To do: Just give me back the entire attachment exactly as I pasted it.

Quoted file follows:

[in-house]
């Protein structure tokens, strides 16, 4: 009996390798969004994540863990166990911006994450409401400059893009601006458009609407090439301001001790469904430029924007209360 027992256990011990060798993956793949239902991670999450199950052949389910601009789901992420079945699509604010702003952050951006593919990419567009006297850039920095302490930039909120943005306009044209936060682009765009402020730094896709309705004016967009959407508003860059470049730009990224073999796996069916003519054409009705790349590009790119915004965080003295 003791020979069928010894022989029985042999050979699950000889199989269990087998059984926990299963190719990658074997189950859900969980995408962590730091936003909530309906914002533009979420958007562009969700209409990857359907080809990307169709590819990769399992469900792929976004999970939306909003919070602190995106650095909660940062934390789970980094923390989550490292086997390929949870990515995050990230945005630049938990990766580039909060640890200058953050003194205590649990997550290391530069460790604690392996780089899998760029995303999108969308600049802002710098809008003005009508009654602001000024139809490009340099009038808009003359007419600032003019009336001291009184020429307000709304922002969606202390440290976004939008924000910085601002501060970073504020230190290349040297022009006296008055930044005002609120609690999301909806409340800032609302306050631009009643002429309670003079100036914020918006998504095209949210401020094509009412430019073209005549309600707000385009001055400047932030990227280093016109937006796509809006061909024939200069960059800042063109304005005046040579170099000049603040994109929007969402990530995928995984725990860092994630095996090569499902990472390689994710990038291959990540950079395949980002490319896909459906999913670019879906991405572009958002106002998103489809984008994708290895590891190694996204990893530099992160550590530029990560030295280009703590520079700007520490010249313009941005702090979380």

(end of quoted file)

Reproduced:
[in-house]
């Protein structure tokens, strides 16, 4: 009996390798969004994540863990166990911006994450409401400059893009601006458009609407090439301001001790469904430029924007209360 027992256990011990060798993956793949239902991670999450199950052949389910601009789901992420079945699509604010702003952050951006593919990419567009006297850039920095302490930039909120943005306009044209936060682009765009402020730094896709309705004016967009959407508003860059470049730009990224073999796996069916003519054409009705790349590009790119915004965080003295 003791020979069928010894022989029985042999050979699950000889199989269990087998059984926990299963190719990658074997189950859900969980995408962590730091936003909530309906914002533009979420958007562009969700209409990857359907080809990307169709590819990769399992469900792929976004999970939306909003919070602190995106650095909660940062934390789970980094923390989550490292086997390929949870990515995050990230945005630049938990990766580039909060640890200058953050003194205590649990997550290391530069460790604690392996780089899998760029995303999108969308600049802002710098809008003005009508009654602001000024139809490009340099009038808009003359007419600032003019009336001291009184020429307000709304922002969606202390440290976004939008924000910085601002501060970073504020230190290349040297022009006296008055930044005002609120609690999301909806409340800032609302306050631009009643002429309670003079100036914020918006998504095209949210401020094509009412430019073209005549309600707000385009001055400047932030990227280093016109937006796509809006061909024939200069960059800042063109304005005046040579170099000049603040994109929007969402990530995928995984725990860092994630095996090569499902990472390689994710990038291959990540950079395949980002490319896909459906999913670019879906991405572009958002106002998103489809984008994708290895590891190694996204990893530099992160550590530029990560030295280009703590520079700007520490010249313009941005702090979380």